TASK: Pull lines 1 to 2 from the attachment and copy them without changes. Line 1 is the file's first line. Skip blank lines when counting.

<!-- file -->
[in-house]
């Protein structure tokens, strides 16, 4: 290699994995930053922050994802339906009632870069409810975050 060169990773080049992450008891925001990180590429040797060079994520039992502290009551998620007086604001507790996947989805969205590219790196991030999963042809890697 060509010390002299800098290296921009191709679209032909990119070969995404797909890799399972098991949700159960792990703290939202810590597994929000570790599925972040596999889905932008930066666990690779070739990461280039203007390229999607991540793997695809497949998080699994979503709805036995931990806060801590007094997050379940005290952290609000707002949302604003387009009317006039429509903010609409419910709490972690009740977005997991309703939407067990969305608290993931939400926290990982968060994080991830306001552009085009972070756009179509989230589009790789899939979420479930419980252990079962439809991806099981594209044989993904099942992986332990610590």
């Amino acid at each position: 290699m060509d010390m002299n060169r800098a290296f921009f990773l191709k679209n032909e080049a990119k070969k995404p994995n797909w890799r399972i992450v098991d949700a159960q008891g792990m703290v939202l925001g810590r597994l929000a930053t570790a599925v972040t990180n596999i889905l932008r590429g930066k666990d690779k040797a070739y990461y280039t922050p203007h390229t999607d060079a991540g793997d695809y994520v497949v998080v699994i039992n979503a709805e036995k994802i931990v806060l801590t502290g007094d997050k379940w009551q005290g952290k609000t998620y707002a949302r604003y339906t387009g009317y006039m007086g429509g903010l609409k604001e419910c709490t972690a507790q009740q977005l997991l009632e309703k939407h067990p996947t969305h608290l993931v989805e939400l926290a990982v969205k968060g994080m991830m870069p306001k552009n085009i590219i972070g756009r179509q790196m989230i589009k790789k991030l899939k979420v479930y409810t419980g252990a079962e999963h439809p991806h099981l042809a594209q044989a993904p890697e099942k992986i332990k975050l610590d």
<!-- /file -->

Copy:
[in-house]
């Protein structure tokens, strides 16, 4: 290699994995930053922050994802339906009632870069409810975050 060169990773080049992450008891925001990180590429040797060079994520039992502290009551998620007086604001507790996947989805969205590219790196991030999963042809890697 060509010390002299800098290296921009191709679209032909990119070969995404797909890799399972098991949700159960792990703290939202810590597994929000570790599925972040596999889905932008930066666990690779070739990461280039203007390229999607991540793997695809497949998080699994979503709805036995931990806060801590007094997050379940005290952290609000707002949302604003387009009317006039429509903010609409419910709490972690009740977005997991309703939407067990969305608290993931939400926290990982968060994080991830306001552009085009972070756009179509989230589009790789899939979420479930419980252990079962439809991806099981594209044989993904099942992986332990610590």